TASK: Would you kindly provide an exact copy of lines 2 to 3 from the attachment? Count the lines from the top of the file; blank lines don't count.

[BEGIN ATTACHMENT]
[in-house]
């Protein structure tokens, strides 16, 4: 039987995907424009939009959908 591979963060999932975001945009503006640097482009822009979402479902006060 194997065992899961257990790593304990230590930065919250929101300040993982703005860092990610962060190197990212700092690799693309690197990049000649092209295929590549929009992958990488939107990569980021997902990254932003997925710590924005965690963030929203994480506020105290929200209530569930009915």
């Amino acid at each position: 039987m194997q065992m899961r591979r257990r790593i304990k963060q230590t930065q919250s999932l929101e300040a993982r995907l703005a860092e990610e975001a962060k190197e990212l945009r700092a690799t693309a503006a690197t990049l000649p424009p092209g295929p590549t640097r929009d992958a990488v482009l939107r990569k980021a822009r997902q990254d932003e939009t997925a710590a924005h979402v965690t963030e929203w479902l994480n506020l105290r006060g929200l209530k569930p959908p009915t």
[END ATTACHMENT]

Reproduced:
């Protein structure tokens, strides 16, 4: 039987995907424009939009959908 591979963060999932975001945009503006640097482009822009979402479902006060 194997065992899961257990790593304990230590930065919250929101300040993982703005860092990610962060190197990212700092690799693309690197990049000649092209295929590549929009992958990488939107990569980021997902990254932003997925710590924005965690963030929203994480506020105290929200209530569930009915």
């Amino acid at each position: 039987m194997q065992m899961r591979r257990r790593i304990k963060q230590t930065q919250s999932l929101e300040a993982r995907l703005a860092e990610e975001a962060k190197e990212l945009r700092a690799t693309a503006a690197t990049l000649p424009p092209g295929p590549t640097r929009d992958a990488v482009l939107r990569k980021a822009r997902q990254d932003e939009t997925a710590a924005h979402v965690t963030e929203w479902l994480n506020l105290r006060g929200l209530k569930p959908p009915t």